February 4, 2010

Hello, World Wide Web! As this is my first (of many upcoming) blog post, I should probably give a brief introduction. I am a high school student learning about the history of China. Throughout the semester, I’ll be keeping up with what’s happening in China using a variety of sources to get different points of view. Okay, first blog post. Here goes:

Like Japan, China is often stereotyped as being a studious nation. Chinese people are often portrayed hiding behind books or glued to computer screens, but is it just a conjecture or is it true? According to this ChinaSMACK article, students were seen waiting in line to enter the library.

The first person in line probably lined up at 5:30 [am], while the library opens at 7:30.

Even though it was the middle of winter, the article reveals hundreds of people persevering the cold to get into the library. This shows how dedicated Chinese students are to their education. They’ve come a long way from the Cultural Revolution. Then, universities were closed so students could become soldiers for Mao Zedong. The unfortunate after-math, however, was how educationally behind these students became. Today, they’re making up for it by studying hard.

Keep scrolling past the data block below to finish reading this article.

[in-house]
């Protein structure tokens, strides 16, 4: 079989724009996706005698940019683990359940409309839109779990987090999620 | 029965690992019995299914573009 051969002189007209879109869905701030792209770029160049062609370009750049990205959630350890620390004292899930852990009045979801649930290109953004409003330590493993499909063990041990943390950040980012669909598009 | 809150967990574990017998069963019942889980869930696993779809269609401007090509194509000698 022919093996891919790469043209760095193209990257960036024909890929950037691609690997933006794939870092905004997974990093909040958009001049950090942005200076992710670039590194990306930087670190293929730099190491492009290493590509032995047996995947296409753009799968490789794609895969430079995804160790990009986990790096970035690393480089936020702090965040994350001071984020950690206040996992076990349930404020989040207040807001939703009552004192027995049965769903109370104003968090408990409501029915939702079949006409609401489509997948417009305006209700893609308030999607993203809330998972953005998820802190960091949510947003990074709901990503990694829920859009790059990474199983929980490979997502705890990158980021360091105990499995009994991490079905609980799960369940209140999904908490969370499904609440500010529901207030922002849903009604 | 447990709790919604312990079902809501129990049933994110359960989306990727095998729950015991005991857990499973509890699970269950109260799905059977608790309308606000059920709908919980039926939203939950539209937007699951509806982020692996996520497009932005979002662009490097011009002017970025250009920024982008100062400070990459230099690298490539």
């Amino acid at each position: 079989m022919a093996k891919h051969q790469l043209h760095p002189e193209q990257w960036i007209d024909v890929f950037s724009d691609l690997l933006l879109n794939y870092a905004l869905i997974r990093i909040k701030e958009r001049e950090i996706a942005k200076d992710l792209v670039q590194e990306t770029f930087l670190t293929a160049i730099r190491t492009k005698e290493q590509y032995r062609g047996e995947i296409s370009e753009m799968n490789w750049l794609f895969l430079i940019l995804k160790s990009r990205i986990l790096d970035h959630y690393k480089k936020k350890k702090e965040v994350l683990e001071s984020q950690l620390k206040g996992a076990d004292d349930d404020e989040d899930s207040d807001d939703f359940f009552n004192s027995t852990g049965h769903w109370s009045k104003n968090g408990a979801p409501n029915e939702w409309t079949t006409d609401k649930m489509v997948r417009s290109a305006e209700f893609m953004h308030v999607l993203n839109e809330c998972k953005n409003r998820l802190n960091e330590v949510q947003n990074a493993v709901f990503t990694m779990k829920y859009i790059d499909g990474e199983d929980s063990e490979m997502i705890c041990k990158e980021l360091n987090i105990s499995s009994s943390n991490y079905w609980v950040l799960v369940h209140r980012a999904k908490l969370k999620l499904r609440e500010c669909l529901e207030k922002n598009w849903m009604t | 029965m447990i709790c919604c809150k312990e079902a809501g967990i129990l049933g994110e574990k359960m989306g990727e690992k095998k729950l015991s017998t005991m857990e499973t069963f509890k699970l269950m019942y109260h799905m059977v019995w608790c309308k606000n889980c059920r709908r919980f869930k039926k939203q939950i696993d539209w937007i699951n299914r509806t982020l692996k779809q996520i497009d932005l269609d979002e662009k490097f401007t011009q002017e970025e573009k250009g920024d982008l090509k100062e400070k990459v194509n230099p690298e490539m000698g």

Is this studying forced? Another article I read from China SMACK talks about how parents beat their children. From bad grades to being late for curfew, these children share how their parents beat them with different objects. While the most common weapon being a feather duster, some parents got creative and “disciplined” their children with fly swatters and toilet brushes.

Not having children, I wouldn’t be able to understand why parents would even considering beating their kids. I don’t think it’s a fair type of punishment, though. Parents are supposed to love their children and protect them from harm; not create it. I think the children who are getting beaten up probably don’t feel safe at home and aren’t comfortable being open with their parents. I would be terrified if my parents beat me. But hey, maybe that’s just a western thing.

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Hello world!

January 25, 2010

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